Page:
Millard program teaches social skills to autistic students
OMAHA, Neb. (AP) — The Millard Public Schools District in Omaha intends to offer new programs this coming school year to enhance the social skills of students with autism and other intellectual or developmental disabilities.
The programs will use recreation specialists and volunteer peers to teach basic skills, such as starting a conversation or how to order an Uber, the Omaha World-Herald reported .
The district will team up with the Munroe-Meyer Institute to provide the programs. One program will focus on middle school and high school students, while the other concentrates on students in the district’s young adult program.
During weekly therapy, students will use role playing to practice conversation and develop skills such as how to make a social invitation, maintain and end discussion, and give and receive compliments.
Karoly Mirnics, director of Munroe-Meyer, said schools typically offer work training programs to help students live fruitful, professional lives. But career education is not the only sufficient element.
“We are forgetting, in a way, that social component and that social isolation,” Mirnics said.
If a student’s life skills, the so-called soft skills, aren’t enhanced they are far less likely to stay employed, despite them being aptly trained for a career, he said.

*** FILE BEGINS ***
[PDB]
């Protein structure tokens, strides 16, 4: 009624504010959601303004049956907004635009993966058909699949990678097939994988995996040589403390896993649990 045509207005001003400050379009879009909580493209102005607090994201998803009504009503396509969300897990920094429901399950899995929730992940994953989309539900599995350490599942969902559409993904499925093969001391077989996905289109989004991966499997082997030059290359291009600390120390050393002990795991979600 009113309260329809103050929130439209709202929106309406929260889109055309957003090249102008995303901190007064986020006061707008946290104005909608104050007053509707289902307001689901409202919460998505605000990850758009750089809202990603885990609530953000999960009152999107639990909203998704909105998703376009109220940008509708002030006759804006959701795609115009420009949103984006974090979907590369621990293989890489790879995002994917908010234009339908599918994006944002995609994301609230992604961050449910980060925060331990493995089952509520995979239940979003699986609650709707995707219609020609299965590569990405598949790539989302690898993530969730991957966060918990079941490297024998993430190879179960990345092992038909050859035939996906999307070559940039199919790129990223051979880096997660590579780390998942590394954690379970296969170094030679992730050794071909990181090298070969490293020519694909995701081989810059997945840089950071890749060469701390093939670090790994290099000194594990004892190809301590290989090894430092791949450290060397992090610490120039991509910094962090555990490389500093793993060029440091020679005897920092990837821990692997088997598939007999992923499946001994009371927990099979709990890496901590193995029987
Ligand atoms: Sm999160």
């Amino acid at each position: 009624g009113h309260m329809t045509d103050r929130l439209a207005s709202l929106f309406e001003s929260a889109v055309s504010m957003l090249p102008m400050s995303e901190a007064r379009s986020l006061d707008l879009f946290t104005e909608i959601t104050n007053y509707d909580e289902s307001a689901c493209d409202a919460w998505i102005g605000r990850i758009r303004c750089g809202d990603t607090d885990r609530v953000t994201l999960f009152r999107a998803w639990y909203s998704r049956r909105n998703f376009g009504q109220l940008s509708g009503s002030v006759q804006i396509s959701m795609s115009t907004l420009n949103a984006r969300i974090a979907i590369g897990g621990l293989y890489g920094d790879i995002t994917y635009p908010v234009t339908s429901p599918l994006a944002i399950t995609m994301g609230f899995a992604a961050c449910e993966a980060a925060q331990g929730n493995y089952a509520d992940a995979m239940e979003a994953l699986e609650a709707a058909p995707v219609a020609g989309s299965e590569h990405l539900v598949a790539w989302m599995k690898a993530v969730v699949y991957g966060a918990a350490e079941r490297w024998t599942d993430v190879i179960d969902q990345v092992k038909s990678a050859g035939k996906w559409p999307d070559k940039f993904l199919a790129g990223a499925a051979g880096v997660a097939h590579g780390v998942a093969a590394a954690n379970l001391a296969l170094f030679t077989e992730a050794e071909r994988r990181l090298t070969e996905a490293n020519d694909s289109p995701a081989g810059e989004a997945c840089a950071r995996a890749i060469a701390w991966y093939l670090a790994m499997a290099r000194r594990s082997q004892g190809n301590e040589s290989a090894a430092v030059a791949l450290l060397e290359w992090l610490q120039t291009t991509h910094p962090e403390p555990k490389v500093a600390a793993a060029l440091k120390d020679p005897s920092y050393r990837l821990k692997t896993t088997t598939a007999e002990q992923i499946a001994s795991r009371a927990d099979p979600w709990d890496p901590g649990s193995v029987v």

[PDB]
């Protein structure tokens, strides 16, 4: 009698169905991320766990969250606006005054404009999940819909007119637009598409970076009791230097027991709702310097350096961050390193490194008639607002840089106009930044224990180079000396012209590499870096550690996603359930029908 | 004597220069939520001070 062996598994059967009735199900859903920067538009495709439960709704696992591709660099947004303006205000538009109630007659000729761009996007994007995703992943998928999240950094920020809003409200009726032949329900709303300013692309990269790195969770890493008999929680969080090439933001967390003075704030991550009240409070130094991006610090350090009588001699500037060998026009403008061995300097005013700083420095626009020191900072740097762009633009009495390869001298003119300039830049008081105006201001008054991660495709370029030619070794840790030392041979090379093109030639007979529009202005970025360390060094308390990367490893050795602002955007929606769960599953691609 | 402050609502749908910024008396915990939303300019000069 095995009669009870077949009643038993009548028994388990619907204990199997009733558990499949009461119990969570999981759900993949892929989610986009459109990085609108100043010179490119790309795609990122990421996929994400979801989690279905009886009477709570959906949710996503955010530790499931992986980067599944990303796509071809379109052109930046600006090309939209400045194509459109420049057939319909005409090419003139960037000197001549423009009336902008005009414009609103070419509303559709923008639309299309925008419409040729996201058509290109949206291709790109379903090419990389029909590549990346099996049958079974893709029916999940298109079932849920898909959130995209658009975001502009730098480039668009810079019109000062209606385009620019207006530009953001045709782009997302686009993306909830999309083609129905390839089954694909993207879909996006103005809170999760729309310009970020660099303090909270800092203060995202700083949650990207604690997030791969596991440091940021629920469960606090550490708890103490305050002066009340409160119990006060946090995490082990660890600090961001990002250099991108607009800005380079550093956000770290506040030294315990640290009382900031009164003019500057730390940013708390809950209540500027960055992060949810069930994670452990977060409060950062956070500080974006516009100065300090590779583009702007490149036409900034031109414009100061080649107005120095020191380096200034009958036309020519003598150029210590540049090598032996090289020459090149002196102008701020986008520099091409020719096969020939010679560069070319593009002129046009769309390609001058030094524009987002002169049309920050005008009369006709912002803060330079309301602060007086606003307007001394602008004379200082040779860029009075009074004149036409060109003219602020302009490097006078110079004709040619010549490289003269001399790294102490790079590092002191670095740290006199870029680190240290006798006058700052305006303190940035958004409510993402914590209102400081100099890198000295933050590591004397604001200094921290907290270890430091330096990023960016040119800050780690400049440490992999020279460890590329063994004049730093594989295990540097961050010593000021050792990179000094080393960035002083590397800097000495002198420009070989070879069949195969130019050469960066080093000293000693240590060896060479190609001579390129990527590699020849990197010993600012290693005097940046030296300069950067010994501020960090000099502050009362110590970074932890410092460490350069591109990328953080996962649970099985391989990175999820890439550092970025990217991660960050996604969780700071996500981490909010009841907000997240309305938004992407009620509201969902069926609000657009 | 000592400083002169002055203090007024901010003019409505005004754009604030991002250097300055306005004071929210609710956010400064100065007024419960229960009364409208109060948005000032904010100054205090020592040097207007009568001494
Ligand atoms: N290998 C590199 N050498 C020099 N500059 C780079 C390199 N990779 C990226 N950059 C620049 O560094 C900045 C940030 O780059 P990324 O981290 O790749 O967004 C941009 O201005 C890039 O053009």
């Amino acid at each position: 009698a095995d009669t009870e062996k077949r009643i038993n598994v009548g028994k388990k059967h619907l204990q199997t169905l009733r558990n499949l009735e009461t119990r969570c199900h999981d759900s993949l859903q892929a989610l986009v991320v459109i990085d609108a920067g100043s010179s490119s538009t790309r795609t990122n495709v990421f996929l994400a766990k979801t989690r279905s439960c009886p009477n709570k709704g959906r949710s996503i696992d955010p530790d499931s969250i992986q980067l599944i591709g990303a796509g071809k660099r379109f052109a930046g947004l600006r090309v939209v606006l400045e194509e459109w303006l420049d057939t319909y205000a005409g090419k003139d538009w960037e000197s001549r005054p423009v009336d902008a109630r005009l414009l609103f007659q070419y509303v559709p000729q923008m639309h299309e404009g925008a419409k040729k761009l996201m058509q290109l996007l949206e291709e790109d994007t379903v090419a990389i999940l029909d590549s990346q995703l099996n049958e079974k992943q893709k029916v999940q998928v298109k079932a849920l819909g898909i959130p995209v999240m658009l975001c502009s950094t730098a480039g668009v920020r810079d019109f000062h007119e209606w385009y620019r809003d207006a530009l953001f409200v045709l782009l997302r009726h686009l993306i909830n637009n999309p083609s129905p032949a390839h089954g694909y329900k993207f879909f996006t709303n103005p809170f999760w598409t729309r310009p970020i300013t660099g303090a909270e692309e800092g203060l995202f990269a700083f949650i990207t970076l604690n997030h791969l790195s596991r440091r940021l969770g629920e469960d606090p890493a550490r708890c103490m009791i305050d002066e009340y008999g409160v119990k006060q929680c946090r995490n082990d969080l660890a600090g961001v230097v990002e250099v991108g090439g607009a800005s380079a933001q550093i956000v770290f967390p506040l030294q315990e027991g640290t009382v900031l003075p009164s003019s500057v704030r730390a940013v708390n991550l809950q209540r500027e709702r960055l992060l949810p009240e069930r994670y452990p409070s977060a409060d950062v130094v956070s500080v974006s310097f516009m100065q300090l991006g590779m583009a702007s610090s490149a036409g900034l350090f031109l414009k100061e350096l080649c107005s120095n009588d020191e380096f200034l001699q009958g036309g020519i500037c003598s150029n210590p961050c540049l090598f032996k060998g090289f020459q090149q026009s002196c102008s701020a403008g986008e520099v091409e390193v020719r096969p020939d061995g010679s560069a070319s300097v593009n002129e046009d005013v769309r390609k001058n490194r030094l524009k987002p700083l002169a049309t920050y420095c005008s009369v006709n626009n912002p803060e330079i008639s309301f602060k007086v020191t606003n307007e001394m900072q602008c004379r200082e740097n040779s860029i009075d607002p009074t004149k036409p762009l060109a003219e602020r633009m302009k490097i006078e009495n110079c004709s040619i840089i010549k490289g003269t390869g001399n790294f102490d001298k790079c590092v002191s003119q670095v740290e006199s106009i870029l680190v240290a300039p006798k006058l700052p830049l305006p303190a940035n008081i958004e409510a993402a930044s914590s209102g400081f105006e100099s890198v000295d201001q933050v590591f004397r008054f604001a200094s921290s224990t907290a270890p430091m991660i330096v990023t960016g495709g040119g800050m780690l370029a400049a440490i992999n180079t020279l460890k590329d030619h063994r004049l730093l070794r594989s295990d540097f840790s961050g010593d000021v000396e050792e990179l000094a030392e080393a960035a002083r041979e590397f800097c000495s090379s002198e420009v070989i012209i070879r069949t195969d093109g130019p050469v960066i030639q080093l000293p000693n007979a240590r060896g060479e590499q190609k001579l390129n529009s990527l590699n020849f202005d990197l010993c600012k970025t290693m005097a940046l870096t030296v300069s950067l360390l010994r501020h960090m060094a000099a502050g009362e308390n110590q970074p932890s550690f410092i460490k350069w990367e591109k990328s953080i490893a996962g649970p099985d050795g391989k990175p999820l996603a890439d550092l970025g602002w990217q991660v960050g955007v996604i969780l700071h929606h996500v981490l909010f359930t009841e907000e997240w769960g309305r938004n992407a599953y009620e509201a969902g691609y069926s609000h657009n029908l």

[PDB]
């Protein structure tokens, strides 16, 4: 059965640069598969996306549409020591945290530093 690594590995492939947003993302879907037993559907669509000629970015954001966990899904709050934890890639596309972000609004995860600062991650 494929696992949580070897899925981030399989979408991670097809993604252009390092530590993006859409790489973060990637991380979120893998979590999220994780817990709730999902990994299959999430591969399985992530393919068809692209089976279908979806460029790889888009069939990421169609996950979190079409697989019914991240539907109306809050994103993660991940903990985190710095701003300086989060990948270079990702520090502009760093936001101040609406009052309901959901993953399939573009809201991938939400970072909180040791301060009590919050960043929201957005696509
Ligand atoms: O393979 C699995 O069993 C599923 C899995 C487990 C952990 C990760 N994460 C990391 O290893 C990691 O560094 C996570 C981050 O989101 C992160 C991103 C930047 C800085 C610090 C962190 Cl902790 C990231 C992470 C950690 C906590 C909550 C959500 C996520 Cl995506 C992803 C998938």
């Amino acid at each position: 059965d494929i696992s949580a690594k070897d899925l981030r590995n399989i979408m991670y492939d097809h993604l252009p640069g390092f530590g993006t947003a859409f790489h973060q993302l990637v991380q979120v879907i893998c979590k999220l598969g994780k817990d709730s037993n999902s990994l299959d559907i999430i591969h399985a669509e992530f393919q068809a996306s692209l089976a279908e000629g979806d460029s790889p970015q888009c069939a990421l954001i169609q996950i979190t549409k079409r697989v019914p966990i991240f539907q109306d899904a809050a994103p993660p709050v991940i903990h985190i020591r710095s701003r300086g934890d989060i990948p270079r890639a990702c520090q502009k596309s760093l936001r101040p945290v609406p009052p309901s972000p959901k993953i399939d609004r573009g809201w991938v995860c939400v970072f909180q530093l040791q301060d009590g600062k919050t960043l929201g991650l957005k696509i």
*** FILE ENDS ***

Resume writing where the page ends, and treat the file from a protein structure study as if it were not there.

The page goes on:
The programs developed out of a five-year institute study in the Westside Community Schools.
Mirnics added the study indicated that improving social skills can minimize isolation and boost interaction.
Initially, the programs will serve around 30 students, he said.
In middle school and high school, students will receive about 30 to 45 minutes of one-on-one therapy a week during school. They’ll also spend about three hours a month at recreation and leisure activities in the community.
Michael Crawford, director of the institute’s department of recreational therapy, said he’s hoping that recreation therapy gets embraced in Nebraska as much as other special education services. The department will staff the initiative and collect statistics on its impact.
The Hattie B. Munroe Foundation will fund the programs at more than $70,000 annually for the first year, and it plans to continue funding for another two years after an evaluation of first-year progress.
Information from: Omaha World-Herald, http://www.omaha.com